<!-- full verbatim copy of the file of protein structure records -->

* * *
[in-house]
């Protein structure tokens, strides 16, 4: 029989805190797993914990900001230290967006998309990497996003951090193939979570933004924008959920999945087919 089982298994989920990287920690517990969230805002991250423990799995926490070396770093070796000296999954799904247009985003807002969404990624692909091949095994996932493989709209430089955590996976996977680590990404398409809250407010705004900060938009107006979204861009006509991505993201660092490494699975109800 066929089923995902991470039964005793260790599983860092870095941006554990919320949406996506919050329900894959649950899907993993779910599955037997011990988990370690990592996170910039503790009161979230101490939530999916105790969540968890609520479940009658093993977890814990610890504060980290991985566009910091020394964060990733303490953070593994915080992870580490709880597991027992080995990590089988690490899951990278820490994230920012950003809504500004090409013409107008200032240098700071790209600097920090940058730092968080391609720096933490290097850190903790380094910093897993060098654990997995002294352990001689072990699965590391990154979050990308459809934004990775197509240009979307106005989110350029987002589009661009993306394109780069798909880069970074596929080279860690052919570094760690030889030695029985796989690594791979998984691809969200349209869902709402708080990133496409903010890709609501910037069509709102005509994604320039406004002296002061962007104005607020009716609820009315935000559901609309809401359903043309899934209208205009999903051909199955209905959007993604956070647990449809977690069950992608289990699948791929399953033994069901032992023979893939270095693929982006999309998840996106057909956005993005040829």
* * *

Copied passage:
[in-house]
């Protein structure tokens, strides 16, 4: 029989805190797993914990900001230290967006998309990497996003951090193939979570933004924008959920999945087919 089982298994989920990287920690517990969230805002991250423990799995926490070396770093070796000296999954799904247009985003807002969404990624692909091949095994996932493989709209430089955590996976996977680590990404398409809250407010705004900060938009107006979204861009006509991505993201660092490494699975109800 066929089923995902991470039964005793260790599983860092870095941006554990919320949406996506919050329900894959649950899907993993779910599955037997011990988990370690990592996170910039503790009161979230101490939530999916105790969540968890609520479940009658093993977890814990610890504060980290991985566009910091020394964060990733303490953070593994915080992870580490709880597991027992080995990590089988690490899951990278820490994230920012950003809504500004090409013409107008200032240098700071790209600097920090940058730092968080391609720096933490290097850190903790380094910093897993060098654990997995002294352990001689072990699965590391990154979050990308459809934004990775197509240009979307106005989110350029987002589009661009993306394109780069798909880069970074596929080279860690052919570094760690030889030695029985796989690594791979998984691809969200349209869902709402708080990133496409903010890709609501910037069509709102005509994604320039406004002296002061962007104005607020009716609820009315935000559901609309809401359903043309899934209208205009999903051909199955209905959007993604956070647990449809977690069950992608289990699948791929399953033994069901032992023979893939270095693929982006999309998840996106057909956005993005040829």